The social benefits of an aging community at first glance appear more difficult to identify than aging’s economic implications. When we consider “social” issues, we enter the worlds of narrative and culture. Stories best illustrate social issues. Our past stories create the context for the stories that we are in the midst of living. The culture of a community is defined as our shared beliefs and values, expressed in our shared expectations of behavior. The culture of any community is neither simple nor logical. Emotion, experience, and tradition combine to frame the way that we see and interpret everyday experiences. Bias abounds in this mix, and can cloud objective assessments of relationships. In this realm of culture, our community is getting older. And this aging affects the way we see ourselves and our neighbors.
The development of an age-friendly community reveals its beliefs, values, and expectations of behavior concerning aging. A culture can be negative. For example, if we view aging solely as a diminishment, we can easily devalue the opinions of those who are older. After all, the elderly come from a “different time,” and have “lost a step or two.” “Their strength is gone.” “Their opinions reflect the bias of bygone times.” “Their experience is irrelevant to today.” Widely shared beliefs of this type are those of an age-unfriendly community. In such a milieu, the contributions of an older neighbor are likely to be undervalued and unappreciated, and the social benefits conferred by an aging community rich in experience can be obscured or lost.
The apparent difficulty in defining social benefits belies their importance. Stories can show us where to look for these benefits. Our own stories can demonstrate the benefits of an aging community. Many of us have very positive memories of experiences with a grandparent. Memories of baking cookies at the holidays, going on a special trip, fishing, walking dogs together, going to the beach, or reading books give us personal examples of the positive aspects of family life with an older relative. These recollections show the profound influence an older adult can have on a person’s life. For many of us in our memories of our grandparents, wondrous “benefits” resound. Our grandparents helped us learn skills, shared traditions, nurtured our confidence, introduced us to new ideas, and lived as examples of love. While not everyone has had the blessing of engaged grandparents, everyone has had the informal experience of someone older than them who has taught them something invaluable about life. That guiding relationship of older to younger is one of the most important benefits of an aging society.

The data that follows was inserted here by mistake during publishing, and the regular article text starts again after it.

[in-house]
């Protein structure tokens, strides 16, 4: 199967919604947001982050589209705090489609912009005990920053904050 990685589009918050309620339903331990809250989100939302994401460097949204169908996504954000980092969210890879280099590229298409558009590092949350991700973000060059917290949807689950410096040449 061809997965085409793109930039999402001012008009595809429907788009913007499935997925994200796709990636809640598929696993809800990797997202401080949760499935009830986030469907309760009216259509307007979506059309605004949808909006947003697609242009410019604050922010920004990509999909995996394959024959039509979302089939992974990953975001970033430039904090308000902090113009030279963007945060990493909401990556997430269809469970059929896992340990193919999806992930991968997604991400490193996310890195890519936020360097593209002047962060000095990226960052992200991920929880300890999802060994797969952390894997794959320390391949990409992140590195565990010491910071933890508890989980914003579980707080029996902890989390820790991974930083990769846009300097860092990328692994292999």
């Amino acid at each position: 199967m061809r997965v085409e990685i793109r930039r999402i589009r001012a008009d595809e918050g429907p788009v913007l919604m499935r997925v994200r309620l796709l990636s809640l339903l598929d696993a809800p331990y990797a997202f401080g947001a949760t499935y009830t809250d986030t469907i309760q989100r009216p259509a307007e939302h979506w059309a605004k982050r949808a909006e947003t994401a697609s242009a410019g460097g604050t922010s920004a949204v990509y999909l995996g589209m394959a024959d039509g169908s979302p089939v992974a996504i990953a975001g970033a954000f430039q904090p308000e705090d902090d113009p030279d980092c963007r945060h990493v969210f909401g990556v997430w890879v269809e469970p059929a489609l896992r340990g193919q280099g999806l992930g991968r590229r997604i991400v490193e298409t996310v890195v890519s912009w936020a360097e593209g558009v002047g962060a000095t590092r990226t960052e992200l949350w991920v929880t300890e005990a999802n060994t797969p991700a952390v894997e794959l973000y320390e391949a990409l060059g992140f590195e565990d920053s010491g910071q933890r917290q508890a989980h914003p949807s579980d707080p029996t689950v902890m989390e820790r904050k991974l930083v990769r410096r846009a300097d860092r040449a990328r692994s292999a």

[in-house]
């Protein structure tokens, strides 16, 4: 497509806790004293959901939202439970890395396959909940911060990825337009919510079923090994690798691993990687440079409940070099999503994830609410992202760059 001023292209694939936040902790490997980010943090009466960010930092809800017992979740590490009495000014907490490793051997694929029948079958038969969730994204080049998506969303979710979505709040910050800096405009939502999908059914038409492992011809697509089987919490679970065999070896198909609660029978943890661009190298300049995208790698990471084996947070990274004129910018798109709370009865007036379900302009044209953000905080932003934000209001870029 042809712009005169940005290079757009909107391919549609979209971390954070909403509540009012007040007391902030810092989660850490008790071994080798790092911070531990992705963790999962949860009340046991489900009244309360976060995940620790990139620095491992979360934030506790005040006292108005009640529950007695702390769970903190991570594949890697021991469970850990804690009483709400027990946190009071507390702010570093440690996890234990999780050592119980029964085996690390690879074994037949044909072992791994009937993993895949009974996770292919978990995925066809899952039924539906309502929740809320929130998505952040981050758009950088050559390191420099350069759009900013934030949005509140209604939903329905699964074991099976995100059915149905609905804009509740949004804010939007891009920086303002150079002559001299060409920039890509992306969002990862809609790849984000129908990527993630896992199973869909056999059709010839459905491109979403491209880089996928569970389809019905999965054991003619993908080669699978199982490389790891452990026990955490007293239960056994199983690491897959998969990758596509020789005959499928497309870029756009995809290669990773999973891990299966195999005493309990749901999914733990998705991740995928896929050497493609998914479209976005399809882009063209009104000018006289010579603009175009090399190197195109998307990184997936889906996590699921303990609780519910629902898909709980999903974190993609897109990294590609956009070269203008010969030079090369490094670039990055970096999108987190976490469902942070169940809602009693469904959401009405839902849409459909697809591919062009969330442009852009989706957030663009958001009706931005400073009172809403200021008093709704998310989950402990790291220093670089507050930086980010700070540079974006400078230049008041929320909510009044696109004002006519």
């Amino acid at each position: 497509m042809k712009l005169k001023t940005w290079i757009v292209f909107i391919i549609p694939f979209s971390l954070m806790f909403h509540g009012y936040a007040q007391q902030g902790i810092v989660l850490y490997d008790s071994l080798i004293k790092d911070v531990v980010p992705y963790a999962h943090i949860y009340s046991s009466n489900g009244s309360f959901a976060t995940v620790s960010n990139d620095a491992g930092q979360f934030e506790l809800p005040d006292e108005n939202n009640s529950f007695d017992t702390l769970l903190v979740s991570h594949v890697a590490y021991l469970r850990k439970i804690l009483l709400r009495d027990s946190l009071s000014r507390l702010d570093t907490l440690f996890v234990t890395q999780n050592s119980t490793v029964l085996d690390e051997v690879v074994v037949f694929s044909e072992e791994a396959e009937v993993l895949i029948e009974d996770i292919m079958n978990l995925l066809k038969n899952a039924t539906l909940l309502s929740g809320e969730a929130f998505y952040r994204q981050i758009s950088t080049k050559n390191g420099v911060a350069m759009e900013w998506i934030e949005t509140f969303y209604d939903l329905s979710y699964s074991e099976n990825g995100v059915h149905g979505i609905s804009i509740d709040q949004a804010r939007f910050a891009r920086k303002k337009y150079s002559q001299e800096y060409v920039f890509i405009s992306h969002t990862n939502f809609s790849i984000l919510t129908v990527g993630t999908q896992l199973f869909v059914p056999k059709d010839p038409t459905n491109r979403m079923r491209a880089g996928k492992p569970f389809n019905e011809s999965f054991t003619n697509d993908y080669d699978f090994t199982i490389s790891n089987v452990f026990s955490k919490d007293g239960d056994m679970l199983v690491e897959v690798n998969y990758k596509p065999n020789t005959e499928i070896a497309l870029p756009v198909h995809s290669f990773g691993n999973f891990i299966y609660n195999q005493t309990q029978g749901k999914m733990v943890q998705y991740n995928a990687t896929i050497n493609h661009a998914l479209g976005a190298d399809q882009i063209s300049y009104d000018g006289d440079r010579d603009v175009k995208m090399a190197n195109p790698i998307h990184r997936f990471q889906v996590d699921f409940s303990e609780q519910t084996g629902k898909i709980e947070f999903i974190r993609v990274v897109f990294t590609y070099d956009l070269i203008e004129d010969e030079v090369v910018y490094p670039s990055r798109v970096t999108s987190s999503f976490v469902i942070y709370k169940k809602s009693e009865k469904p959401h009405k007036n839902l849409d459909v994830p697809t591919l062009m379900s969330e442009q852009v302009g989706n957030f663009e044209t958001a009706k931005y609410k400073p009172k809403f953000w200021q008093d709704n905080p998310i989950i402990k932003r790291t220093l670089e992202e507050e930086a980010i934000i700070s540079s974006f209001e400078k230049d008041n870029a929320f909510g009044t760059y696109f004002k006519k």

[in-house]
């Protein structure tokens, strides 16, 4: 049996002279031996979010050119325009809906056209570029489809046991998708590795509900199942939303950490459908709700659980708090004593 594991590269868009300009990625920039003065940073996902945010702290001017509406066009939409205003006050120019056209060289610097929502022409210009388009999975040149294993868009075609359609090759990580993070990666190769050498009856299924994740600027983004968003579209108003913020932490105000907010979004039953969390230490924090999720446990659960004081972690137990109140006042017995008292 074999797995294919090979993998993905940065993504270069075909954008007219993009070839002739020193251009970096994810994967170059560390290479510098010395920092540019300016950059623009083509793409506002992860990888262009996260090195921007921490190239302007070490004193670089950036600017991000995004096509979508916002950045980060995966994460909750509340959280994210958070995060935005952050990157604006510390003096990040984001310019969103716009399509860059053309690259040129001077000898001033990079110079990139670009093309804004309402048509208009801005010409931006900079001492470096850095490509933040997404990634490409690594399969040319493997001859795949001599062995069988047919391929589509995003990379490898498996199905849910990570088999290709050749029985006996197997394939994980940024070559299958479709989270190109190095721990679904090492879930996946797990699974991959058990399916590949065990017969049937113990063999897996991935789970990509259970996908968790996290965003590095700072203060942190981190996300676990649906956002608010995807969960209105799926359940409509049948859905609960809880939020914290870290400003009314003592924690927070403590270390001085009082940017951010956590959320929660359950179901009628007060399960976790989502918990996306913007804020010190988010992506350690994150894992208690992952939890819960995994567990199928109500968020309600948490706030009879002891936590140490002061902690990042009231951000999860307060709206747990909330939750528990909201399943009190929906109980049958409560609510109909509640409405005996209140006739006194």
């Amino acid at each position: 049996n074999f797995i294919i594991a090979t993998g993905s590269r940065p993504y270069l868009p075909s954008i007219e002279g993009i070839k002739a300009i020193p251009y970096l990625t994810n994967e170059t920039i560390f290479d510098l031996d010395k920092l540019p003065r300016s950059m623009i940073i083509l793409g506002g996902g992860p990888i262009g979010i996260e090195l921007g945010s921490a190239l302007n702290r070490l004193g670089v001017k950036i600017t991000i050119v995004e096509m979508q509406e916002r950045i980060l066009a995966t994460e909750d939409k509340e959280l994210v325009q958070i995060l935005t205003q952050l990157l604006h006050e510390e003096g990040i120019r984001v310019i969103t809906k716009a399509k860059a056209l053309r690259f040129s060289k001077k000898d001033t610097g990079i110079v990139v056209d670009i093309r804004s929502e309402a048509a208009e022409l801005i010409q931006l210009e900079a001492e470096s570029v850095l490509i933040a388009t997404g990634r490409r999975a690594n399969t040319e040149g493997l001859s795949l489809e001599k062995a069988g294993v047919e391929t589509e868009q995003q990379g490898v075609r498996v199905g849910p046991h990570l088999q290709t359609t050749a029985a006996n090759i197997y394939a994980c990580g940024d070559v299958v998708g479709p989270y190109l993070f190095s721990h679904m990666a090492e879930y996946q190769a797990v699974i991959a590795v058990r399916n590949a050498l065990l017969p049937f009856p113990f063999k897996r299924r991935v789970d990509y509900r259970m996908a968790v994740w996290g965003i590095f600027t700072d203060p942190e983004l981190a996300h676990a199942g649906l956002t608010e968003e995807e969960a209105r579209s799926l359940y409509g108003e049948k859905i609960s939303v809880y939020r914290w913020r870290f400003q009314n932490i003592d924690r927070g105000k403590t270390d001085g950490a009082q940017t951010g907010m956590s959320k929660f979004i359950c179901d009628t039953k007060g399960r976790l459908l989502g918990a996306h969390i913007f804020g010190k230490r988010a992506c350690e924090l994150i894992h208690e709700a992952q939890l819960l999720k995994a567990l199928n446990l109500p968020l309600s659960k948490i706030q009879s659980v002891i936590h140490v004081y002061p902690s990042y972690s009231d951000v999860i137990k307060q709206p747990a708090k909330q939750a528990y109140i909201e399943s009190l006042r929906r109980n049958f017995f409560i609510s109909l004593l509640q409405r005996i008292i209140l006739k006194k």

The guiding relationship between older and younger is not limited to families. It can be informal or formal. For decades, formal intergenerational programs have existed in the U.S. These programs generally pair young people with older adults, sometimes with older adults with significant disabilities like Alzheimer’s. Often skills are transferred from young to old rather than the reverse. Surveys of participants of these programs uniformly report that they are highly satisfied. They often cite the emotional benefits of feeling helpful or valued. One example on Martha’s Vineyard is the Y’s intergenerational Elder Tech program. In this program students assist seniors in learning to effectively use modern technology.
Mentoring programs are another formal way in which communities engage the talents of older citizens. Mentoring programs abound on the Island. They range from business advice to mentoring young people with difficult family circumstances. More generally, volunteerism by older adults provides opportunities for people to “give back.” The benefits to the community are large.
Finally, as we age, at some point our capabilities will diminish. Aging, the spiritual writer Richard Rohr notes, is a period of loss. Yet, he points out in his book “Falling Upward,” the losses inherent in aging can refocus life on more essential truths that only those with experience can appreciate. A focus on achievement, often a feature of youth, changes to a more holistic view of a life well-lived. The messages of these later years are messages not just for the old, but for all those who will have the opportunity to grow old.
This essay is the fifth in a series written by Leon L. Haley, Ph.D., and Robert Laskowski, M.D., on the aging phenomenon on Martha’s Vineyard. Haley is a Professor Emeritus of Public Policy at the University of Pittsburgh. Dr. Laskowski is a retired geriatrician and healthcare executive. Both writers are active members of Healthy Aging M.V.